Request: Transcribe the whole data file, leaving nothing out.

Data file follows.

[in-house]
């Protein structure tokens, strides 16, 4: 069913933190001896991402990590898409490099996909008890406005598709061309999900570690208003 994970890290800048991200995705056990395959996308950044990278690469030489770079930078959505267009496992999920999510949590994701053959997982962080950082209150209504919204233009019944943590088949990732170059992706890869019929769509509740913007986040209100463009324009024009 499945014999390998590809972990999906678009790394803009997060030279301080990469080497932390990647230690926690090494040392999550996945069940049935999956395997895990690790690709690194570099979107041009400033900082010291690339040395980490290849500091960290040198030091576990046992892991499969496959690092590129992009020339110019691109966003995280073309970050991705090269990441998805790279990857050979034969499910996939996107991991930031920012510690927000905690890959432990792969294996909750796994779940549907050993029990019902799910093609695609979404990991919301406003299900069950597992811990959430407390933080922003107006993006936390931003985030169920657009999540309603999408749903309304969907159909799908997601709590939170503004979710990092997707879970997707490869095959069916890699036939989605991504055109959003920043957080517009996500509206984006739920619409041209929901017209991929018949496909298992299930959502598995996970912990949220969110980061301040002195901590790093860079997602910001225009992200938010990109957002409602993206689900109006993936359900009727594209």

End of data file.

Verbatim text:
[in-house]
């Protein structure tokens, strides 16, 4: 069913933190001896991402990590898409490099996909008890406005598709061309999900570690208003 994970890290800048991200995705056990395959996308950044990278690469030489770079930078959505267009496992999920999510949590994701053959997982962080950082209150209504919204233009019944943590088949990732170059992706890869019929769509509740913007986040209100463009324009024009 499945014999390998590809972990999906678009790394803009997060030279301080990469080497932390990647230690926690090494040392999550996945069940049935999956395997895990690790690709690194570099979107041009400033900082010291690339040395980490290849500091960290040198030091576990046992892991499969496959690092590129992009020339110019691109966003995280073309970050991705090269990441998805790279990857050979034969499910996939996107991991930031920012510690927000905690890959432990792969294996909750796994779940549907050993029990019902799910093609695609979404990991919301406003299900069950597992811990959430407390933080922003107006993006936390931003985030169920657009999540309603999408749903309304969907159909799908997601709590939170503004979710990092997707879970997707490869095959069916890699036939989605991504055109959003920043957080517009996500509206984006739920619409041209929901017209991929018949496909298992299930959502598995996970912990949220969110980061301040002195901590790093860079997602910001225009992200938010990109957002409602993206689900109006993936359900009727594209």